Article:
Topic: The ConWeb
A few years back, we detailed how conservative newspapers lose massive amounts of money, staying in business only through the good graces of their deep-pocketed benefactors who made their money elsewhere. At the top of that list is the Washington Times, funded as a plaything for self-proclaimed messiah Sun Myung Moon to have entree to conservative Washington circles.
Well, last month the Times reported that "it achieved in September the first profitable month in its 33-year history, successfully transforming a traditional money-losing print publication into a leaner multimedia company with diverse revenue streams and a growing national audience."
Of course, print publications haven't been "traditionally money-losing" -- only the conservative ones have.
The Times plays rather coy about its historic financial situation, admitting that it piled up "losses that far exceeded $1 billion since its inception in 1982" and quoting Times president and CEO Larry Beasley quipping, "I know the owners can’t wait for us to pay them back."
Actually, the losses likely surpass $2 billion, a number forwarded by experts a decade ago. And there was never any expectation of a payback.
Article author Jennifer Harper also writes this:
The media landscape has been particularly unforgiving in recent years. Cutbacks, job losses and “newspaper death watches” have been the norm since 2009 as the Internet proved to be a profound game-changer in the news business. The Times went into reinvention mode, but never abandoned its original calling as a credible news source with a conservative backbone.
Harper avoids the actual history of the past few years at the Times that had little to do with the overall "media landscape" -- namely, that members of Moon's family got tired of paying the $35 million or so it took to keep the Times in business, setting off a power struggle in the Moon family and its Unification Church-linked business enterprises (not that the Times was actually run like a business, of course) that resulted in the paper being put up for sale in 2010. Ultimately, Moon himself bought the paper for $1.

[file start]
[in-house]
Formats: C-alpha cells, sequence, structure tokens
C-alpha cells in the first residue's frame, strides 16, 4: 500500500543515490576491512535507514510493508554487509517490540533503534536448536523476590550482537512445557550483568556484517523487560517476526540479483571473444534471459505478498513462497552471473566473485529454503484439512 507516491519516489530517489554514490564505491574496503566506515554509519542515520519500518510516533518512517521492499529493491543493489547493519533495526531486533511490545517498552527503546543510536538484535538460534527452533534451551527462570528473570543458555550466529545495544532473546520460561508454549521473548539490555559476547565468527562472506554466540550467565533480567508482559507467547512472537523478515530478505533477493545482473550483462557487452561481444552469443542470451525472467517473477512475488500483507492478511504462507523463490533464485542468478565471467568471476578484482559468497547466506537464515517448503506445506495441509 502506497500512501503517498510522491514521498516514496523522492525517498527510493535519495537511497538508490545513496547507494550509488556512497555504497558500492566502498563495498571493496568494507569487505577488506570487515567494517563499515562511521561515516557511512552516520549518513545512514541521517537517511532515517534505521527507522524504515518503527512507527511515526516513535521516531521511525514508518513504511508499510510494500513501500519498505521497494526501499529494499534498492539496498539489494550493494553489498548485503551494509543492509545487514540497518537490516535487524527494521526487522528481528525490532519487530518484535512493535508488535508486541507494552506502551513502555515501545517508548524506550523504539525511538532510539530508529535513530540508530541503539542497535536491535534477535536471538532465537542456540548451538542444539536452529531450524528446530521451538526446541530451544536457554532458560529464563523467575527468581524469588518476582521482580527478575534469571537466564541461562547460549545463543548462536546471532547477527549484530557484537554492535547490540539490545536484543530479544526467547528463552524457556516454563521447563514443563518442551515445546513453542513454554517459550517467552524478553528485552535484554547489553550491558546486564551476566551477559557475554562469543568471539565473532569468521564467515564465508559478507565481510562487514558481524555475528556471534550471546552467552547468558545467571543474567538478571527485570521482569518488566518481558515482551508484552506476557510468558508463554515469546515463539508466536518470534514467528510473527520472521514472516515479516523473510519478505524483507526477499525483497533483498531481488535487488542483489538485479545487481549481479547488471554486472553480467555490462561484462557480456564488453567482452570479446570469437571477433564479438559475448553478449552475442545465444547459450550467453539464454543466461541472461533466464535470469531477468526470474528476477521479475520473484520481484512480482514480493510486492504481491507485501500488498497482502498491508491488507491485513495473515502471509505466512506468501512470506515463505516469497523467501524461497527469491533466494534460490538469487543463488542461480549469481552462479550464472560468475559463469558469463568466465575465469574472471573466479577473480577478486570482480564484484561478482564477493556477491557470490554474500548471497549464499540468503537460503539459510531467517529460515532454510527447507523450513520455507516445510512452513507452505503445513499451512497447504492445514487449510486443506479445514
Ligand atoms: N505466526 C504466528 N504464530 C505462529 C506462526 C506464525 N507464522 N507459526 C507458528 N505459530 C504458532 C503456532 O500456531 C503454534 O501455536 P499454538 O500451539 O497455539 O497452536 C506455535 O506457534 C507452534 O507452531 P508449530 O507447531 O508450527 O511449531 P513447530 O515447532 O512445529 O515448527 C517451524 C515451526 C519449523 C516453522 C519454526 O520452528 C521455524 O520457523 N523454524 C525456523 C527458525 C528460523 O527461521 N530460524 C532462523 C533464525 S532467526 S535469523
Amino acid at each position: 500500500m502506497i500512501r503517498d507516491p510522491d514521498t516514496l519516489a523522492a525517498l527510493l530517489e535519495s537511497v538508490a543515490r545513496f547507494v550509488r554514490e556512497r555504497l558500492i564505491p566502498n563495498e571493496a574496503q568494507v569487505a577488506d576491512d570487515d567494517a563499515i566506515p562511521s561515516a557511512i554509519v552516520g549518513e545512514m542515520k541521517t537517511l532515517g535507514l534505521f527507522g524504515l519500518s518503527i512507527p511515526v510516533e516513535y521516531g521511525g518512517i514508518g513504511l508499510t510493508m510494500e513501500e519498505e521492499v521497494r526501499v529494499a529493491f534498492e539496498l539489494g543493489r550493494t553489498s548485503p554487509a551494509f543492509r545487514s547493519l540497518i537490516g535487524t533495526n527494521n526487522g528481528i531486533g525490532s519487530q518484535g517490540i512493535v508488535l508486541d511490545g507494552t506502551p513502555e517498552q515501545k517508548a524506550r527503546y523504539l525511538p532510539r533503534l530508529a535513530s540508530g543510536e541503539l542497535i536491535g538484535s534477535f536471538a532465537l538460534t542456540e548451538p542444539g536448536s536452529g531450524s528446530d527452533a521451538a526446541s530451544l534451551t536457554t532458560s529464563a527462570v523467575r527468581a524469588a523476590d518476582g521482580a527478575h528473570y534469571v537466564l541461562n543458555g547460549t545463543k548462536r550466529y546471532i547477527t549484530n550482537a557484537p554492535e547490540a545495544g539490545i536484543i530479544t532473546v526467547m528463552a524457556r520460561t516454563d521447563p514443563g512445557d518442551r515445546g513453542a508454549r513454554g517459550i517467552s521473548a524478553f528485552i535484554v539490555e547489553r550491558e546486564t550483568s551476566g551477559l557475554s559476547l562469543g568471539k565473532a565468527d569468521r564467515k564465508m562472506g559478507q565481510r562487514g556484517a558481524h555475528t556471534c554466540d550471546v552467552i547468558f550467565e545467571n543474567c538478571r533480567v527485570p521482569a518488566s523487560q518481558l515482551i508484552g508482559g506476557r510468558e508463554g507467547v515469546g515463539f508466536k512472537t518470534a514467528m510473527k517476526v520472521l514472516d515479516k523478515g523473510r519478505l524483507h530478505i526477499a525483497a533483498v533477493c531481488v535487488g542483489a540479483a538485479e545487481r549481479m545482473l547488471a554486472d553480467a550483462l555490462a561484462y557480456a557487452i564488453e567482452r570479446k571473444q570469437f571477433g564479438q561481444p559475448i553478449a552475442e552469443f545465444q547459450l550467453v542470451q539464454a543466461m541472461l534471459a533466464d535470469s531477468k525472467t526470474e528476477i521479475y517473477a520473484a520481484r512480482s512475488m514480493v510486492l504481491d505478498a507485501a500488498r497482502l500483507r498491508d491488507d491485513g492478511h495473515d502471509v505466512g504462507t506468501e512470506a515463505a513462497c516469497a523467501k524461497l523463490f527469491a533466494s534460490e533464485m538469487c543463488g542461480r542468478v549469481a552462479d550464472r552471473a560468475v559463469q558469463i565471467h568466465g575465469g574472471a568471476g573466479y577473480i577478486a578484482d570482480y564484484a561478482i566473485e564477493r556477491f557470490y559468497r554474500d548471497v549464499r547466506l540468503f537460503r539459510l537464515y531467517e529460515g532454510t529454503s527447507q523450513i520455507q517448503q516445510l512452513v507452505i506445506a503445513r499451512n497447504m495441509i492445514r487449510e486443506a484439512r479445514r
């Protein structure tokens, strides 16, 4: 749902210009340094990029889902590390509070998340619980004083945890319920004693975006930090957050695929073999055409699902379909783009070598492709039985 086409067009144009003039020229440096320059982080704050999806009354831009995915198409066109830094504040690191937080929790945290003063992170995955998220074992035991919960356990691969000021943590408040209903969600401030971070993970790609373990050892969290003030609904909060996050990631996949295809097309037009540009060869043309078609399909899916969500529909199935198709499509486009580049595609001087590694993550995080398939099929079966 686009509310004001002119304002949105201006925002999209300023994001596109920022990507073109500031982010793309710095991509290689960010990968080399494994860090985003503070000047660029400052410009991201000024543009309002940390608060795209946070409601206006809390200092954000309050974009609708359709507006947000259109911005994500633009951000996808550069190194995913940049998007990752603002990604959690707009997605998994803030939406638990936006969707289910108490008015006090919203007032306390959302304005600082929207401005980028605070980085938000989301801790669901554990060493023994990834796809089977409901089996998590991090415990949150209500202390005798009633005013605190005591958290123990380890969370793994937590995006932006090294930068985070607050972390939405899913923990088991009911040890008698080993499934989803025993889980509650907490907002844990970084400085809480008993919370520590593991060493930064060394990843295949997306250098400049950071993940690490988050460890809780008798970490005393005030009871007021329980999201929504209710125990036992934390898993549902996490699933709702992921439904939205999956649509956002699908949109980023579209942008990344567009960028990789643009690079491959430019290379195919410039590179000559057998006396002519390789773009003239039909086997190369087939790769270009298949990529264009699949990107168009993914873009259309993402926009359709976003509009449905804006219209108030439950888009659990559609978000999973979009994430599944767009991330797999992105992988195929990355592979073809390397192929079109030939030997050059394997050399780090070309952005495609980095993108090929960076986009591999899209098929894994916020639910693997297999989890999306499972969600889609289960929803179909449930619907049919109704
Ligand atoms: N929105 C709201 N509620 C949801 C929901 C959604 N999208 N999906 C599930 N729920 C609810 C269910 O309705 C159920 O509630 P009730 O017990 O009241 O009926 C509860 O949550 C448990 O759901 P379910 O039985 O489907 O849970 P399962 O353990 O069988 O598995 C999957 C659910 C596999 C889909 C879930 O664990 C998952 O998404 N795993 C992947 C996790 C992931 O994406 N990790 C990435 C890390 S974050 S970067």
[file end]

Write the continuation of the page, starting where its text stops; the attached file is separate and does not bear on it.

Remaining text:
Harper goes on to quote Beasley touting how the Times is "a digital-first business," but its website is so cluttered with ads and browser-clogging pop-ups that it's almost impossible to read.
Harper notes that the paper is now only by the nebulously, blandly named Operations Holdings, which appears to be a holding company for the business interests held by Moon himself when he died in 2012, an odd conglomeration of things besides the Times that include a fleet of fishing trawlers, New York's Hammerstein Ballroom and the New York TV studios where Al Jazeera -- longtime target of conservatives like the ones who run the Times for its purported closeness to Islamic terrorists -- has its New York headquarters.
Harper also repeatedly notes how "credible" a news source the Times is but she doesn't mention Moon's involvement in the paper until the 19th paragraph -- and she doesn't mention it was Moon's subsidies that kept the newspaper from feeling the effects of the free market it championed for nearly three decades.